Fotos from the past
Researched by Michael J. Caylor Jr.
A rural Merrill man has died in a traffic crash in Marathon County. Walter Zander, age 18 of Route 1, Merrill, died from injuries sustained in the crash on County Rd. K in the Town of Maine. He was struck from behind by a vehicle driven by a 16-year-old Wausau boy when he slowed at Decator Drive; he is the son of Betty Zander also of Merrill. A Merrill home suffered fire and smoke damage after a blaze Sunday afternoon. Firefighters were called to the George Diagostine home on Scott Street after Diagostine discovered the blaze at around 2 p.m. Firefighters quickly extinguished the fire. Diagostine and his wife Jeannal along with their two children were able to safely evacuate the home.
In news briefs: Tom Tepper will manage the Merrill Golf Club. The local man has been hired to manage the facility for the next year with his responsibilities including maintaining the club’s building and grounds. The announcement came at the same time the expansion project at MGC was announced. A native of Elgin, IL, Tepper has been in the city for the last four years after graduating from UW La Crosse. (He may no longer be able to help you with your swing, but he can help you with your hearing deficit at the Wausau Sam’s Club.) Ardis Woller has been recognized for her work at Hinz’s Cork and Dyne. This Monday marked her 21st year as head cook at the Merrill eatery. She was originally hired as a part-time dishwasher but by the third day had taken over the cooking duties. The Prom King for this year’s Junior Prom is Dan Jackson who will escort Queen Jenny Wendt. The theme this year is “Need You.” Music will be played by the Rhythm Masters. Mark “Jack” Frost has been named Service Manager at Sharon Chevrolet. Previously he worked at Dan Jacob’s Buick in Waukesha; he brings to town his wife Jacqueline and children Michael and Deborah.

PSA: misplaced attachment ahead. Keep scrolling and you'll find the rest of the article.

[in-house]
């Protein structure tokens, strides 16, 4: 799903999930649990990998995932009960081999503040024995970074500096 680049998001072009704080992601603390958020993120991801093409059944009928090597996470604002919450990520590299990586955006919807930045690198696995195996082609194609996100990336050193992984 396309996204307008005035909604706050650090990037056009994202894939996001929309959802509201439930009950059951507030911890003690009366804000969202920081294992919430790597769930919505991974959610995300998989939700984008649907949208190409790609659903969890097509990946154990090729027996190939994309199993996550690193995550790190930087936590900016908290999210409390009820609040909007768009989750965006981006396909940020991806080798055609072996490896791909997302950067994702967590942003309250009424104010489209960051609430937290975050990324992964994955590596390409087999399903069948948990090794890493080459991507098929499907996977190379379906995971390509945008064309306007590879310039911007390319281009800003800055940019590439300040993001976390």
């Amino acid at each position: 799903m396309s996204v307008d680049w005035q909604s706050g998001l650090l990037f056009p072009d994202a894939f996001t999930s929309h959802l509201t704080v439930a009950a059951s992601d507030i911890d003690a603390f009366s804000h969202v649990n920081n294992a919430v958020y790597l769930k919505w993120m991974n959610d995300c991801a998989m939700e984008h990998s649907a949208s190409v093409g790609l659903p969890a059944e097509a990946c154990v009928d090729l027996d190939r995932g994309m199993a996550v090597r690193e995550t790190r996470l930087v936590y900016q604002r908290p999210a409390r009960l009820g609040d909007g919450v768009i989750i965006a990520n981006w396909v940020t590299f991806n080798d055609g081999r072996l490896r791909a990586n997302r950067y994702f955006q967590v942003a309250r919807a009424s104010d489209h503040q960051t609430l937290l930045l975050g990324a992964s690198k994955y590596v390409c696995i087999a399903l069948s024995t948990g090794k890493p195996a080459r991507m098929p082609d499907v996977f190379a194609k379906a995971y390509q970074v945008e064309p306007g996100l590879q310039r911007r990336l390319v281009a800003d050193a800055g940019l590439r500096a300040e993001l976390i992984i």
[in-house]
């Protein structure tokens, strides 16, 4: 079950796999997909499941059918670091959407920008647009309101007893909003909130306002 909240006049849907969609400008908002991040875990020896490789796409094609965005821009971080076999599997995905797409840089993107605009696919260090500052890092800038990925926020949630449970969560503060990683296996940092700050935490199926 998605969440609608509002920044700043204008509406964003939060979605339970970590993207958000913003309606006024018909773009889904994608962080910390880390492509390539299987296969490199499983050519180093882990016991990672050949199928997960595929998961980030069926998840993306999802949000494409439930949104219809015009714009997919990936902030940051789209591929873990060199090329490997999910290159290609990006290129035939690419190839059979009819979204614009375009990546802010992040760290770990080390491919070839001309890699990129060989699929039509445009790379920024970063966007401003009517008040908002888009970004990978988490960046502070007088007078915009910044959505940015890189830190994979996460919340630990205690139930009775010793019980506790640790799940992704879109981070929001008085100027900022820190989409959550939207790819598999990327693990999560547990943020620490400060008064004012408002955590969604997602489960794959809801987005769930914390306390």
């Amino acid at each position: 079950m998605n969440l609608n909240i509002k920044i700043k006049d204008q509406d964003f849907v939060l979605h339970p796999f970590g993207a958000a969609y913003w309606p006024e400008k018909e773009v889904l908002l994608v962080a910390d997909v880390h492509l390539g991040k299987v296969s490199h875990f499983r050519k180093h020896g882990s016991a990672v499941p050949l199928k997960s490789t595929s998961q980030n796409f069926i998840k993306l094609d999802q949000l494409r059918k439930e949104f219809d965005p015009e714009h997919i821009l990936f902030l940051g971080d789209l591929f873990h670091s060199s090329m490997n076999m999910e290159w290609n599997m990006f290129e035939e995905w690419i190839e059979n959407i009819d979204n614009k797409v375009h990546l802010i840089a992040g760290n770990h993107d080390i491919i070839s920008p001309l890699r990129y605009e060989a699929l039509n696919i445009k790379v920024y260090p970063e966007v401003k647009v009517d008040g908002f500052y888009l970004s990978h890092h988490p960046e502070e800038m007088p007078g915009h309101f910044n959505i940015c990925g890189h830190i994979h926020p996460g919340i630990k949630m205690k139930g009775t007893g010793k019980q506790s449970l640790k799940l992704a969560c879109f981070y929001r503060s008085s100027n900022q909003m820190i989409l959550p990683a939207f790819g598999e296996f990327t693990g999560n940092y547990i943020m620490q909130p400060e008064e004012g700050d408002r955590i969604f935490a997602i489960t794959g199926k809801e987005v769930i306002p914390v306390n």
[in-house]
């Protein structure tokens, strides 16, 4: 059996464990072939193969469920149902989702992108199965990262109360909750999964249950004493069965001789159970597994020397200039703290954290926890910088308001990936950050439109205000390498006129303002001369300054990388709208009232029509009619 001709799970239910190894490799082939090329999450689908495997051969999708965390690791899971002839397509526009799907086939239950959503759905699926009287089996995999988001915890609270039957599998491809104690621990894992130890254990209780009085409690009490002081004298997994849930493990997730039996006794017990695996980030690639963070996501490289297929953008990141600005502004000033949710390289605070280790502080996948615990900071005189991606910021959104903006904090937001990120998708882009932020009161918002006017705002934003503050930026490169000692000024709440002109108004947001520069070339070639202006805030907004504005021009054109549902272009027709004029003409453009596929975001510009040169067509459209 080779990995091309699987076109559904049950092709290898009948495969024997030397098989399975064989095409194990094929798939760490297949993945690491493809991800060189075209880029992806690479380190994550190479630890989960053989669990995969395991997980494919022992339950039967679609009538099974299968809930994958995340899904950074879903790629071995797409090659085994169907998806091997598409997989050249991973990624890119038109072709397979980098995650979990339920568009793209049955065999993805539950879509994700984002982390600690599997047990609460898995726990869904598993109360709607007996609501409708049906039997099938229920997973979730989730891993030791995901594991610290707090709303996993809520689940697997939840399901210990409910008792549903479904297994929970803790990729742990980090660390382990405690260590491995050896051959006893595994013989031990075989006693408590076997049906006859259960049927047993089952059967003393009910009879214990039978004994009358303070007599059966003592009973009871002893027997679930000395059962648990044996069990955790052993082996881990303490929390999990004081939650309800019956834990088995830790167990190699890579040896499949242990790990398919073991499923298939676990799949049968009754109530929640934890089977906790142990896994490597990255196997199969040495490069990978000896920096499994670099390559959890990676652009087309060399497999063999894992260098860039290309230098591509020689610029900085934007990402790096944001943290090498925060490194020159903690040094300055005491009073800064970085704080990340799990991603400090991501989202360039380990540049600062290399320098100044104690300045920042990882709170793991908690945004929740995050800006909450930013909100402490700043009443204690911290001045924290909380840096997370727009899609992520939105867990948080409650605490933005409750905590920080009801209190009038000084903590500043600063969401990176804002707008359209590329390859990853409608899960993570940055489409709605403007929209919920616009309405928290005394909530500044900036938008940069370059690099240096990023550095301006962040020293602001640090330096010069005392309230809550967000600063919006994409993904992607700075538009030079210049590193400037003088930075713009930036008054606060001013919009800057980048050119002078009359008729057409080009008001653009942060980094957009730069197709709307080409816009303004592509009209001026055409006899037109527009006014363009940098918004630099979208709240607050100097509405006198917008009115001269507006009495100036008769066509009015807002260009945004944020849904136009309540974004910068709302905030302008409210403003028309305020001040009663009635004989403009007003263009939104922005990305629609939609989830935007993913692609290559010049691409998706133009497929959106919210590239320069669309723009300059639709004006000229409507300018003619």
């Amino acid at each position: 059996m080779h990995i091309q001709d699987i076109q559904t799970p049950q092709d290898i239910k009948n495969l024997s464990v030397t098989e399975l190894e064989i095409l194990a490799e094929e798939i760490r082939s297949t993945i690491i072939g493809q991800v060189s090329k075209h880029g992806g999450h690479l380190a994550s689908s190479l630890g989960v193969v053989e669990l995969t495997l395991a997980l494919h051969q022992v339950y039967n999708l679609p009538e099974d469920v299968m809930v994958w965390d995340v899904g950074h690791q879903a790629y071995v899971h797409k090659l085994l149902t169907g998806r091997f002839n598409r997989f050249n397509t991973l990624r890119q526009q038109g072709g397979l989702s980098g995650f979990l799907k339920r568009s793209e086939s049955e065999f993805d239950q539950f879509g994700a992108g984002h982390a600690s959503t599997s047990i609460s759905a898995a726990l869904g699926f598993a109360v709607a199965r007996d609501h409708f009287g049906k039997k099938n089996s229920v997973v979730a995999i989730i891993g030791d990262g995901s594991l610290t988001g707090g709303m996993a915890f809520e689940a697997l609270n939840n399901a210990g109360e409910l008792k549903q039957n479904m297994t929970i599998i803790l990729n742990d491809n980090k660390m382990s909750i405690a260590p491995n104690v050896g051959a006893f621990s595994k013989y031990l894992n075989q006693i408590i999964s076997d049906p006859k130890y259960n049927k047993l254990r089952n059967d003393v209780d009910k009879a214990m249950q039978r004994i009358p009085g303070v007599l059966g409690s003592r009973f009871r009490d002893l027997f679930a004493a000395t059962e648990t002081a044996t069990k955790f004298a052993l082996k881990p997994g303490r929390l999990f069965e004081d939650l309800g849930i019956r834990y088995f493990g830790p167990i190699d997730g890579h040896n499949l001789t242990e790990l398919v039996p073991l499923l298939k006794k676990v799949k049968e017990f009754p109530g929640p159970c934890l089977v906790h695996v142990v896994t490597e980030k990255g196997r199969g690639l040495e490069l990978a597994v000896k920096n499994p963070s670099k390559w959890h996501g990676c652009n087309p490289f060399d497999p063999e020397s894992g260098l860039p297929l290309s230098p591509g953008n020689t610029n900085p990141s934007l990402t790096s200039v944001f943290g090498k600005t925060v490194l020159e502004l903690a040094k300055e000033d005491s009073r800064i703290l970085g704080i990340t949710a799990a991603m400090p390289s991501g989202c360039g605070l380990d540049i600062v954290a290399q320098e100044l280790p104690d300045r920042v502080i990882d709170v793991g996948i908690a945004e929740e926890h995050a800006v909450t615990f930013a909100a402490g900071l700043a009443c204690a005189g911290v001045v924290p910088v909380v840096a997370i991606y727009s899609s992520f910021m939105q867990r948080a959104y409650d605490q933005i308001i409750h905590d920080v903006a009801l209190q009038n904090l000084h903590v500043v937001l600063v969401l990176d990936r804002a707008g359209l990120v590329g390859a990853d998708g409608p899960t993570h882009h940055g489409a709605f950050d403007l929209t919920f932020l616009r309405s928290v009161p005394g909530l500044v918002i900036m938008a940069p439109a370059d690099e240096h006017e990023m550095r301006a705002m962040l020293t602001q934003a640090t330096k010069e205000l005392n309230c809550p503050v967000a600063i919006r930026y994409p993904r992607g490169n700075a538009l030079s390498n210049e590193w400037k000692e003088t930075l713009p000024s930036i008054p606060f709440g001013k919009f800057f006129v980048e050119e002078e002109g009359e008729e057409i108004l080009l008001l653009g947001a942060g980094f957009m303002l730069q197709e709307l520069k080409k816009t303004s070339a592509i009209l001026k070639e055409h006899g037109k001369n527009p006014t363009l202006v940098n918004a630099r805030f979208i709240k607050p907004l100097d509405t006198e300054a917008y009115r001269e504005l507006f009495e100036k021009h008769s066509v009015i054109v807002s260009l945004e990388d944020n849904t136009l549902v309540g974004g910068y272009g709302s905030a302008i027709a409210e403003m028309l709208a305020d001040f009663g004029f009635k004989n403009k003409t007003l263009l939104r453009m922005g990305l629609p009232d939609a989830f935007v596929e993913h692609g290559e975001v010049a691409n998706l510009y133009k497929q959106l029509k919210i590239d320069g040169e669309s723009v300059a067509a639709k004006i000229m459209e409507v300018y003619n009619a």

The Bonnell brothers think they are doing things right. The pair, who have owned the Red Owl Store in Merrill’s mid-city since July of 1975, announced plans to expand the business. Storage space in the back and a bakery will now be located inside of the store where customers will also find new refrigeration cases. The front of the store will feature a brick exterior on each side of the new entrances. Dave Bonnell worked as the meat manager for more than 10 years prior to purchasing the business. Dick Bonnell formerly worked for the telephone company in Des Plaines, IL until making this his first leap into the retail scene. In a story on the adjoining page, John Eckman, manager of Bob’s Food King, is pictured accepting the United Grocers Merchandising Award for the second time in the past three years. The award is given to stores based on cleanliness, merchandising techniques, quality controls and store initiatives.
Should the State of Wisconsin allow a lottery and/or pari-mutuel betting in the state? That is the question facing voters a week from Tuesday when they go to the polls. The Legislative Fiscal Bureau estimates that pari-mutuel betting, such as betting on horse or dog racing, could produce $5 million per year while a lottery could produce $52 to $59 million per year in revenue which would be used for property tax relief. Opponents say not only will expanded gambling be dangerous but the profits as compared to costs would not be worth it. Voters will decide on April 7.